- DHS Disability Services
- Contacts and locations
- DHS DAIP
- Disability at sa.gov.au
- Equipment Program
- Disability Engagement Group
- Highgate Park
- Restrictive Practice Authorisation Scheme
- Safe Work Instructions
- State Disability Inclusion Plan
Inclusive play is important to all children
Play is a fundamental part of a child’s physical, social and emotional wellbeing. It helps them to build social skills, independence and emotional resilience. Sensory play is crucial to their brain development, creative play helps them unleash their imagination, and physical play aids in the development of their motor skills, balance and spatial awareness.
Playspaces provide opportunities for community members to come together – to talk, to share and to connect. They are a place where friendships are formed, and memories are made.
In South Australia approximately one-in-10 children lives with disability and can face barriers using playgrounds and community playspaces. Children with disability, just like any other child, need opportunities to play with others, be physically active, learn, grow, connect and have fun.
When playspaces are designed to be inclusive, it means everyone, no matter their ability, age, cultural or social background, can play together side-by-side. It means parents, grandparents and carers feel welcome too.
Inclusive play promotes play between children of all abilities and cultural backgrounds and encourages acceptance and friendship. It breaks down barriers, allows people to share different life experiences and helps them learn from each other. Inclusive playspaces can change people’s attitudes and promote diversity and inclusion.
Inclusive play is a topic close to the heart of South Australians
We heard from over 235 people during our consultation period for Inclusive Play — including children and adults who live with disability, those who care for a child with disability — parents, guardians, carers and grandparents — and people who work in the sector.
We heard that inclusive play is important for everyone:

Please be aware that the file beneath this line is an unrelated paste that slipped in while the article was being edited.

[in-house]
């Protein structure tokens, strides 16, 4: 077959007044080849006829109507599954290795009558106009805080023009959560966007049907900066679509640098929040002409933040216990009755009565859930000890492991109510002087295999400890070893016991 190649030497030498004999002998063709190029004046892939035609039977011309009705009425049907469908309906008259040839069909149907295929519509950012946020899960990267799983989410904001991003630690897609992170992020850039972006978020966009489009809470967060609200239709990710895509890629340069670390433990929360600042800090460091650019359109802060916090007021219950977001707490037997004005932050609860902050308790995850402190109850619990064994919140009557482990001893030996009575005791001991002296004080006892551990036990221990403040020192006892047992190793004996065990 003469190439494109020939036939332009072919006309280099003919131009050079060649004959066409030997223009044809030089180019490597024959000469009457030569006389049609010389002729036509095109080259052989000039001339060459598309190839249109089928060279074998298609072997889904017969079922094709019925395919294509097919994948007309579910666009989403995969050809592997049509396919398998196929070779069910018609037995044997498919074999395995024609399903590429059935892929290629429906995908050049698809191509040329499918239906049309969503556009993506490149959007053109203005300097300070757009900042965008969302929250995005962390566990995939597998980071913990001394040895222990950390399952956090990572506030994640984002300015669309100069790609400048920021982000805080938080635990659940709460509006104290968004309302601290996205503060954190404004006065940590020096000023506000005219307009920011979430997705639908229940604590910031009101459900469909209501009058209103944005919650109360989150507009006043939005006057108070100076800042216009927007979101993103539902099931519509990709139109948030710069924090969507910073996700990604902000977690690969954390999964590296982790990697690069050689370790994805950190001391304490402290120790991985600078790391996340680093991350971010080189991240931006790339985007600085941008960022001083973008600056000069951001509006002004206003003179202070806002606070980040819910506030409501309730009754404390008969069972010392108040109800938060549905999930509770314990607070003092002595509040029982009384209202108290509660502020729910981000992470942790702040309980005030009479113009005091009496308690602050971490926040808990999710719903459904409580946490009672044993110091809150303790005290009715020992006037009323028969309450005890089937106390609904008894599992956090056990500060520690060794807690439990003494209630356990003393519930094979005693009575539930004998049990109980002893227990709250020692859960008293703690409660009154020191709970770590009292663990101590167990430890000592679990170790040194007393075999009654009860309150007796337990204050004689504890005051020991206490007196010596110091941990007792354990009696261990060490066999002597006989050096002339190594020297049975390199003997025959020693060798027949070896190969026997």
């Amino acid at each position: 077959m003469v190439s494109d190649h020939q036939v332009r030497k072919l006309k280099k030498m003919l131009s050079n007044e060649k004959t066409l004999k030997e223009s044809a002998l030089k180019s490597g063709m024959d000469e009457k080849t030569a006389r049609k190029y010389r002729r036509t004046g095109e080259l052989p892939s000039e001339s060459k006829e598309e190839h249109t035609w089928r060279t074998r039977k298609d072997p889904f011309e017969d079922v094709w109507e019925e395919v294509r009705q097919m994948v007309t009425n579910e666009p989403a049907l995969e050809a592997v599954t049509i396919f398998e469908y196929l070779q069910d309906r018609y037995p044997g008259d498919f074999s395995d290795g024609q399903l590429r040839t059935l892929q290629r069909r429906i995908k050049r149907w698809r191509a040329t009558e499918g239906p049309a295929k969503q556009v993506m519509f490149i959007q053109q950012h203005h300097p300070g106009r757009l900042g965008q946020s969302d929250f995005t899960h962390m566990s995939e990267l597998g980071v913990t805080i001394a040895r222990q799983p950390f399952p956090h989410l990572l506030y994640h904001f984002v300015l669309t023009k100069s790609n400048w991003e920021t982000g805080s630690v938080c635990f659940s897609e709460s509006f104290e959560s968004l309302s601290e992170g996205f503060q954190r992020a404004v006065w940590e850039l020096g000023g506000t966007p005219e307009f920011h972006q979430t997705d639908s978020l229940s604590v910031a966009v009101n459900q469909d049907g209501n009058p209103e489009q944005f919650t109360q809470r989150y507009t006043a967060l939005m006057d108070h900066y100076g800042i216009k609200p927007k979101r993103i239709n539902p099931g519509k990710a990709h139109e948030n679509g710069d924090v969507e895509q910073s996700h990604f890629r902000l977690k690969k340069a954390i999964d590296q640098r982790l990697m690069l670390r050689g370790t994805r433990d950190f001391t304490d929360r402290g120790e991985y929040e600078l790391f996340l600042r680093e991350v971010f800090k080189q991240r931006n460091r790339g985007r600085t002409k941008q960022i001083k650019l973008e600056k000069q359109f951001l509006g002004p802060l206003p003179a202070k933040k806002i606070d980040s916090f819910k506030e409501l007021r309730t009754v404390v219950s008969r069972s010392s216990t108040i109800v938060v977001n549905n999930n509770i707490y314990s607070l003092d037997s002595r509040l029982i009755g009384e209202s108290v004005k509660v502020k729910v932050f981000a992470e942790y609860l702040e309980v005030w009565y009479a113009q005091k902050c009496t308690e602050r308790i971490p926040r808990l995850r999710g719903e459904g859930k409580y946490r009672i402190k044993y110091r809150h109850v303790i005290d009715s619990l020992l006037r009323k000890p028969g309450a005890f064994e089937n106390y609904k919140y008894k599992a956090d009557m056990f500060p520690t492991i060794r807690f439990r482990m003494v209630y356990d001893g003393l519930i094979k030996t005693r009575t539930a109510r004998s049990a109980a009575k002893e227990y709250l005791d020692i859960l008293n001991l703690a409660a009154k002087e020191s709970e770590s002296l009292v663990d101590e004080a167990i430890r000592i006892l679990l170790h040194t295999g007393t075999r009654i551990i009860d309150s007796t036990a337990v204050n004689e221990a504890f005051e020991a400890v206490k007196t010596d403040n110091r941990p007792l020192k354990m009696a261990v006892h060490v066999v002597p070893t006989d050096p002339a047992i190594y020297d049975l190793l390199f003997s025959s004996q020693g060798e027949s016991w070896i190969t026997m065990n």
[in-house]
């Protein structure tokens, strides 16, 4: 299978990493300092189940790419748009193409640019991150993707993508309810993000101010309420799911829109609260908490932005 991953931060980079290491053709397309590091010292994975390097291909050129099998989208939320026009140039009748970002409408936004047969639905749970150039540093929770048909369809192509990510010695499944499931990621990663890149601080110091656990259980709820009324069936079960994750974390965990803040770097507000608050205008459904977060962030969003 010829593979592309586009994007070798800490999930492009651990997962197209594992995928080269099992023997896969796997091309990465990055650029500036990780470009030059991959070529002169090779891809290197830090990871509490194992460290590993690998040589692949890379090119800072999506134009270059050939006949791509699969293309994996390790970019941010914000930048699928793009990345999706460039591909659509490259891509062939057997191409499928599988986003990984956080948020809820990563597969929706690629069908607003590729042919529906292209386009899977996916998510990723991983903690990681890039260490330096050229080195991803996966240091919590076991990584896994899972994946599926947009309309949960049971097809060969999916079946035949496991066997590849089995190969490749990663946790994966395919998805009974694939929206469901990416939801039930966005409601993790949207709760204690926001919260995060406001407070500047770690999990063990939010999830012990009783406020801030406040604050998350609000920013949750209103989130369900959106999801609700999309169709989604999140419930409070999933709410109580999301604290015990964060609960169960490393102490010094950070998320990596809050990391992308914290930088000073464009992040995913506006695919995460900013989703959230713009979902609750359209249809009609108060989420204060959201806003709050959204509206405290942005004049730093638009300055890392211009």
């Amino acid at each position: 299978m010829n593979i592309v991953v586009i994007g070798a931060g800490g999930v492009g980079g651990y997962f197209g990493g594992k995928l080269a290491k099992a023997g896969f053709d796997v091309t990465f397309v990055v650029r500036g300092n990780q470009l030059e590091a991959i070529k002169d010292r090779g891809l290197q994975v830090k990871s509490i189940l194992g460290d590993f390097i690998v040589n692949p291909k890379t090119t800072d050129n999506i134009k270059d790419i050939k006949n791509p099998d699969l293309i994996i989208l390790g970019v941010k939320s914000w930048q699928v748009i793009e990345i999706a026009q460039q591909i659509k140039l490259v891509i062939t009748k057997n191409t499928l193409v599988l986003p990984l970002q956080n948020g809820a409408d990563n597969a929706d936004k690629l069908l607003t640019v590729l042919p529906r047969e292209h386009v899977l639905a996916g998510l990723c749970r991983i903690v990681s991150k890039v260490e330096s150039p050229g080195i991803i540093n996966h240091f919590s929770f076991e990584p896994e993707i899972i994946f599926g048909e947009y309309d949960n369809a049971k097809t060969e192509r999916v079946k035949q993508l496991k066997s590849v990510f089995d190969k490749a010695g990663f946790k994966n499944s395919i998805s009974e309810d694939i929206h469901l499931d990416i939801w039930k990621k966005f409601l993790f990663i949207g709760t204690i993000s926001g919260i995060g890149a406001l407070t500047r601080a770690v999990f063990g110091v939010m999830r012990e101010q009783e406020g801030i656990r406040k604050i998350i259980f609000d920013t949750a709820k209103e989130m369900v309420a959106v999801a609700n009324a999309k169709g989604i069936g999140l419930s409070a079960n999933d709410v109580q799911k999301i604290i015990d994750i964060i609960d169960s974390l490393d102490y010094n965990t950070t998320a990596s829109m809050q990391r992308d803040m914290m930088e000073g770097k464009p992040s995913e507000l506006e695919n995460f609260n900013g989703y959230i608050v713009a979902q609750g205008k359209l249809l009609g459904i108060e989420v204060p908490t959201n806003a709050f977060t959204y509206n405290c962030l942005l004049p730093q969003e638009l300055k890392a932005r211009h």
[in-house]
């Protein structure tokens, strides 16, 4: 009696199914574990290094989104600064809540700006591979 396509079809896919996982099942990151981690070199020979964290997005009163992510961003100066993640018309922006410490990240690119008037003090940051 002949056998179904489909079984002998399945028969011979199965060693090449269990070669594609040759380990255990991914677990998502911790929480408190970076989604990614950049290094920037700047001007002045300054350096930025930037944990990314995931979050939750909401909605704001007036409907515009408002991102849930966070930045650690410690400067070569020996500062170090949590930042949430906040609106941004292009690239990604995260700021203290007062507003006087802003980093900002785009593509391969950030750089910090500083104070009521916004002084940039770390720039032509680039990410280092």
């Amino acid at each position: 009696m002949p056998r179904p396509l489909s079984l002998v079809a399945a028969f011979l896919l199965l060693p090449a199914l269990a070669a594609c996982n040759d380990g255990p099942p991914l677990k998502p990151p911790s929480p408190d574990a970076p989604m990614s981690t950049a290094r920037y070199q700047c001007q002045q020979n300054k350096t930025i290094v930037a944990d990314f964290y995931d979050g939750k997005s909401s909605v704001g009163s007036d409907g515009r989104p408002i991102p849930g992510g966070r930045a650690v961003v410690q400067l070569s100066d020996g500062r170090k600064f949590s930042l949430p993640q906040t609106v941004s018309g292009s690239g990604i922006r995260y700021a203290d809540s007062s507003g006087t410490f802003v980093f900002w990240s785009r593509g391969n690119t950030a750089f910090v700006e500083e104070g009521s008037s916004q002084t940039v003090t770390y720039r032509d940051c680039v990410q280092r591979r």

- “All children should be able to access and play on an equal footing — so important for all socialisation”.
- “...if people are aware that the space is for children with disabilities you are less likely to feel ostracised and isolated.”
- “All abilities can play. All ages can play. Everyone’s included”.
When asked about what inclusive playspaces should be like, respondents said:
- “Inclusive playspaces need to be about the needs of children and all potential carers, who may have impairment or age-related challenges themselves.”
- “Play equipment that he can access independently in his walker.”
- “Sensory equipment, walls with bumps and different textures, steering wheels, things to twist and turn. Buttons to press. Cause and effect-type thing.”
- “Swings for children and adults (adults tend to have wide bottoms).”
- “Make bigger slides. Way harder monkey bars!”
- “Things that challenge them to try new skills such as balancing or climbing and give them a sense of achievement and accomplishment.”
- “An area that provides a quiet retreat when overwhelmed by noise or sight of other people”.
Inclusive play enables everyone to connect with their surroundings, with other people and with themselves
What we see and feel every day varies from person to person. We all deserve the opportunity to connect. When we have time to connect, we gain a better understanding of ourselves, each other and the world around us. These guidelines encourage connection and offer practical ways for you to support inclusive play.
Connect with place
A place without barriers that is easy for everyone to access and enhances the existing environment.
Connect with each other
Facilities and equipment that encourage people of all ages and abilities to interact and play with each other while feeling safe and welcome.
Connect with self
An experience that helps every individual activate their senses, stimulate their imagination and challenge their limits.Page last updated : 09 Sep 2022